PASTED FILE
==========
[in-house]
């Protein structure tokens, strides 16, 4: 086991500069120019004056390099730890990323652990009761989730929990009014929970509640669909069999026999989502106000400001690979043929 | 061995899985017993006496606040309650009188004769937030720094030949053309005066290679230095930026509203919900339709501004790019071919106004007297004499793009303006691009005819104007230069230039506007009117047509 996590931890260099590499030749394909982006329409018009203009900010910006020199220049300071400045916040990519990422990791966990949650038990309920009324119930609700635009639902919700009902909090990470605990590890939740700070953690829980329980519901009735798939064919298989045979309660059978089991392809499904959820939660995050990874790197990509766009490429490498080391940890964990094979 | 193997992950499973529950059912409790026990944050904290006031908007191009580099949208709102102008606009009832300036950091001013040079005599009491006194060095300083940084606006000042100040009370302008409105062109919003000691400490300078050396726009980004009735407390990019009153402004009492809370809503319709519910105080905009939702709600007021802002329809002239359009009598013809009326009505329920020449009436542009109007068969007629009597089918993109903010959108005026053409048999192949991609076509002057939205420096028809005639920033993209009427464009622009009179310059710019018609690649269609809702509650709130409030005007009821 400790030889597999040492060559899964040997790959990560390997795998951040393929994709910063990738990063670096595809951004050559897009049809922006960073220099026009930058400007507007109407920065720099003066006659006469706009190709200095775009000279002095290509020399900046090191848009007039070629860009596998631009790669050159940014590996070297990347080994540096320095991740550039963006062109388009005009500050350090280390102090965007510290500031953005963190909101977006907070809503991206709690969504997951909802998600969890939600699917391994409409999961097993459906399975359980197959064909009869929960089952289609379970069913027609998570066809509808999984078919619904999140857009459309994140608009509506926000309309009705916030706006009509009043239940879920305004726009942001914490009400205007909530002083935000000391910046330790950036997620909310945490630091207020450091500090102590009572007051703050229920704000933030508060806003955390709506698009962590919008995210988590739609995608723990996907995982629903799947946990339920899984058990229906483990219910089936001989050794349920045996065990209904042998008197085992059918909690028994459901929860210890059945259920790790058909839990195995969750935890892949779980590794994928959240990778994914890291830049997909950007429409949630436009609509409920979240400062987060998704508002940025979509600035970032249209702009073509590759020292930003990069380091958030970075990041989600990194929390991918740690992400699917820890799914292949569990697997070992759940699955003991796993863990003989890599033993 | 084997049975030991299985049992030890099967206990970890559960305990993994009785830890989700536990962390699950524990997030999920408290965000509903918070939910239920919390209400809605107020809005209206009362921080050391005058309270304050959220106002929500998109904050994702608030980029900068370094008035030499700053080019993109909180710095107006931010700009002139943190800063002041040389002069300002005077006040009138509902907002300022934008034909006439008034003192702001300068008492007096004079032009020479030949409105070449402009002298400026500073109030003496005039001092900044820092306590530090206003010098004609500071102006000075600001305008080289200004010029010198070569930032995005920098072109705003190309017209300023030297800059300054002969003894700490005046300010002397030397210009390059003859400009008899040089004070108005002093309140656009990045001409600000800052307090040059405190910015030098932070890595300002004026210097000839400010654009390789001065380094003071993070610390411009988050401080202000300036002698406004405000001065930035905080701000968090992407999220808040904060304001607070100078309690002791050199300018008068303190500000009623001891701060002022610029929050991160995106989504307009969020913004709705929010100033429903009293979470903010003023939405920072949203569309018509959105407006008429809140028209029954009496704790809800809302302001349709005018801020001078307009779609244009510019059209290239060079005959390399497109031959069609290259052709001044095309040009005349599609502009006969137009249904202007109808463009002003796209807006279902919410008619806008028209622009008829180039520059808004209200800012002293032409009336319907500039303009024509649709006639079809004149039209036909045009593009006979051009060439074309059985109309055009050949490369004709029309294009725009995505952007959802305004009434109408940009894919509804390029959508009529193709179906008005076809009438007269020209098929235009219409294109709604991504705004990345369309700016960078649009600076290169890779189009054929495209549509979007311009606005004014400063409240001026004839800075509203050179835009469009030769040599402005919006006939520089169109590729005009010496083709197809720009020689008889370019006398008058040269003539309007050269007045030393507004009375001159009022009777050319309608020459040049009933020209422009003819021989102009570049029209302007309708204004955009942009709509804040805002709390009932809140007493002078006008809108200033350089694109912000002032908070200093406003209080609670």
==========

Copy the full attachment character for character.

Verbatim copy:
[in-house]
């Protein structure tokens, strides 16, 4: 086991500069120019004056390099730890990323652990009761989730929990009014929970509640669909069999026999989502106000400001690979043929 | 061995899985017993006496606040309650009188004769937030720094030949053309005066290679230095930026509203919900339709501004790019071919106004007297004499793009303006691009005819104007230069230039506007009117047509 996590931890260099590499030749394909982006329409018009203009900010910006020199220049300071400045916040990519990422990791966990949650038990309920009324119930609700635009639902919700009902909090990470605990590890939740700070953690829980329980519901009735798939064919298989045979309660059978089991392809499904959820939660995050990874790197990509766009490429490498080391940890964990094979 | 193997992950499973529950059912409790026990944050904290006031908007191009580099949208709102102008606009009832300036950091001013040079005599009491006194060095300083940084606006000042100040009370302008409105062109919003000691400490300078050396726009980004009735407390990019009153402004009492809370809503319709519910105080905009939702709600007021802002329809002239359009009598013809009326009505329920020449009436542009109007068969007629009597089918993109903010959108005026053409048999192949991609076509002057939205420096028809005639920033993209009427464009622009009179310059710019018609690649269609809702509650709130409030005007009821 400790030889597999040492060559899964040997790959990560390997795998951040393929994709910063990738990063670096595809951004050559897009049809922006960073220099026009930058400007507007109407920065720099003066006659006469706009190709200095775009000279002095290509020399900046090191848009007039070629860009596998631009790669050159940014590996070297990347080994540096320095991740550039963006062109388009005009500050350090280390102090965007510290500031953005963190909101977006907070809503991206709690969504997951909802998600969890939600699917391994409409999961097993459906399975359980197959064909009869929960089952289609379970069913027609998570066809509808999984078919619904999140857009459309994140608009509506926000309309009705916030706006009509009043239940879920305004726009942001914490009400205007909530002083935000000391910046330790950036997620909310945490630091207020450091500090102590009572007051703050229920704000933030508060806003955390709506698009962590919008995210988590739609995608723990996907995982629903799947946990339920899984058990229906483990219910089936001989050794349920045996065990209904042998008197085992059918909690028994459901929860210890059945259920790790058909839990195995969750935890892949779980590794994928959240990778994914890291830049997909950007429409949630436009609509409920979240400062987060998704508002940025979509600035970032249209702009073509590759020292930003990069380091958030970075990041989600990194929390991918740690992400699917820890799914292949569990697997070992759940699955003991796993863990003989890599033993 | 084997049975030991299985049992030890099967206990970890559960305990993994009785830890989700536990962390699950524990997030999920408290965000509903918070939910239920919390209400809605107020809005209206009362921080050391005058309270304050959220106002929500998109904050994702608030980029900068370094008035030499700053080019993109909180710095107006931010700009002139943190800063002041040389002069300002005077006040009138509902907002300022934008034909006439008034003192702001300068008492007096004079032009020479030949409105070449402009002298400026500073109030003496005039001092900044820092306590530090206003010098004609500071102006000075600001305008080289200004010029010198070569930032995005920098072109705003190309017209300023030297800059300054002969003894700490005046300010002397030397210009390059003859400009008899040089004070108005002093309140656009990045001409600000800052307090040059405190910015030098932070890595300002004026210097000839400010654009390789001065380094003071993070610390411009988050401080202000300036002698406004405000001065930035905080701000968090992407999220808040904060304001607070100078309690002791050199300018008068303190500000009623001891701060002022610029929050991160995106989504307009969020913004709705929010100033429903009293979470903010003023939405920072949203569309018509959105407006008429809140028209029954009496704790809800809302302001349709005018801020001078307009779609244009510019059209290239060079005959390399497109031959069609290259052709001044095309040009005349599609502009006969137009249904202007109808463009002003796209807006279902919410008619806008028209622009008829180039520059808004209200800012002293032409009336319907500039303009024509649709006639079809004149039209036909045009593009006979051009060439074309059985109309055009050949490369004709029309294009725009995505952007959802305004009434109408940009894919509804390029959508009529193709179906008005076809009438007269020209098929235009219409294109709604991504705004990345369309700016960078649009600076290169890779189009054929495209549509979007311009606005004014400063409240001026004839800075509203050179835009469009030769040599402005919006006939520089169109590729005009010496083709197809720009020689008889370019006398008058040269003539309007050269007045030393507004009375001159009022009777050319309608020459040049009933020209422009003819021989102009570049029209302007309708204004955009942009709509804040805002709390009932809140007493002078006008809108200033350089694109912000002032908070200093406003209080609670």